I think this nice little video tells its tale very well, and I would love to think that similar projects around our coast could transform both the lives of the youngsters involved and also the places where they are take place.
Of course projects very like this are already taking place in Faversham, and well done to the townspeople and the Faversham Creek Trust for making it happen (see this example and also this one). Let’s have more.
My thanks to Alan Thorne for leading me to this YouTube.
The history of East Coast block makers Barton Marine of Whitstable is the subject of next month’s talk at Arthur Beale Yacht Chandlers in Shaftsbury Avenue, London, from 6:45pm on Thursday the 5th March 2015.
The talk is to be presented by Barton Marine sales manager Christian Brewer.
Barton Marine is well known for making blocks. The company was established as RSJ Barton in 1948 by Whitstable shipwright and boat builder Ron Barton, who was was one of the first to use the fabric-based laminated plastic known as Tufnol, and also one of the first to use stainless steel to make blocks for yachting that were much lighter and stronger than previously achievable.
In the 1960s the introduction of glass reinforced plastic boats brought sailing to a larger audience, and demand for Barton’s lightweight and cost effective products continued to grow.
Ron realised that Tufnol was labour-intensive and therefore costly – so set about re-designing the entire Barton product range to become the first marine company to use a new plastic injection moulding process using revolutionary fibre glass-reinforced plastic materials.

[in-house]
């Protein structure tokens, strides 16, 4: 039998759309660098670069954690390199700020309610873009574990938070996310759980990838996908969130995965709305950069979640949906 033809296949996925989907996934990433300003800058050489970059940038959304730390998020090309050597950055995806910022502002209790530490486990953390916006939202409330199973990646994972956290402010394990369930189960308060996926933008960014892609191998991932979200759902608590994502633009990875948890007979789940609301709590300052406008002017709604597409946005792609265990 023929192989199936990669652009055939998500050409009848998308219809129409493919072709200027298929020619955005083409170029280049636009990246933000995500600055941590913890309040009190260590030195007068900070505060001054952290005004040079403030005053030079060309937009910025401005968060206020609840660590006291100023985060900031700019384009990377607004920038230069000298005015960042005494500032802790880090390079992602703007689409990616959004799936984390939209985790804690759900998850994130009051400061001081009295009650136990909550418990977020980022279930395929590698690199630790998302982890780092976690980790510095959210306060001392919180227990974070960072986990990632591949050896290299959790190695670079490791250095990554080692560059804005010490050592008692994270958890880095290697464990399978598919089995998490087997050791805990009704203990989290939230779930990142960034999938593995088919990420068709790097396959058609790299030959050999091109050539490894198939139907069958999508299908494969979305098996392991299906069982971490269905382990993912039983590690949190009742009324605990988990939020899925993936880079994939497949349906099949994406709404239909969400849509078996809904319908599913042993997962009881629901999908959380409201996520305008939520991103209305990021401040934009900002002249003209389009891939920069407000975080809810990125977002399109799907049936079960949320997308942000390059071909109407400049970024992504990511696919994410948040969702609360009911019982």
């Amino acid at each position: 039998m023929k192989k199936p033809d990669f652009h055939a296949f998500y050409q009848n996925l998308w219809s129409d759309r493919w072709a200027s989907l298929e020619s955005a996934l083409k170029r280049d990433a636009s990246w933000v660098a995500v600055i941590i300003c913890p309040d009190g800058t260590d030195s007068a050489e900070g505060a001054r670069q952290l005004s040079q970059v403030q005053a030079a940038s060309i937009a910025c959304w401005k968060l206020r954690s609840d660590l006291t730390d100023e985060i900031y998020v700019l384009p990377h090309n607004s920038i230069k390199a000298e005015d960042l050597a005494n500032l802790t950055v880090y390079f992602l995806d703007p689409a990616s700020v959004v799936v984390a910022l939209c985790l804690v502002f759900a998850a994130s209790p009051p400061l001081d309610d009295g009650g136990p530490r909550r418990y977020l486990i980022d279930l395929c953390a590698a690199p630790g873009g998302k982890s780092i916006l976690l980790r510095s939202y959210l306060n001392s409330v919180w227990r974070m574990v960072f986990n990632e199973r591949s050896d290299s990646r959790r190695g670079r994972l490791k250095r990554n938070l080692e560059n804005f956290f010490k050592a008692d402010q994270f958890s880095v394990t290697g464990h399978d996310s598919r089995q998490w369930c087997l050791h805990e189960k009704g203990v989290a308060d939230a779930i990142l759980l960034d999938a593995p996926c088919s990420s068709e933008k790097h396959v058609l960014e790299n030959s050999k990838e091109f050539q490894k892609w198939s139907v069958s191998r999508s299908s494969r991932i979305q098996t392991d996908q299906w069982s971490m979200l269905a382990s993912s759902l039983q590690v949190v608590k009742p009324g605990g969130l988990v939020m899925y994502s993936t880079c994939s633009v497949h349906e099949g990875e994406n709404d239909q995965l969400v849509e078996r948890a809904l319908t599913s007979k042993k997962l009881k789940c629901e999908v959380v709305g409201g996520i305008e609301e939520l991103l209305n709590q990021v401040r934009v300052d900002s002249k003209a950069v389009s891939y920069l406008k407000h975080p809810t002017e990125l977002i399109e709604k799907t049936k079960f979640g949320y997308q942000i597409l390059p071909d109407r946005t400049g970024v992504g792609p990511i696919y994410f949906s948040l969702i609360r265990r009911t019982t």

It should prove to be a fascinating tale, and there are rumours that there may be some interesting East Coast marine engineers in the audience.
Book a place by emailing: email@example.com
The entry fee is £5.00 – but you’ll get their money back if you make a shop purchase to the value of £15.00 or more. Attendees will also get a special discount voucher to use when purchasing Barton Products from Arthur Beale’s.
This is Prince Helfrich, a pioneering river runner, leading an expedition down the Owyhee River in the mid-sixties.
My thanks to reader John Ost of Portland, Oregon, for the tip-off. John tells me he has made the same trip with his wife and friends in his drift boat several times – he does it as the river is dropping and is clearer than it was when this film was made.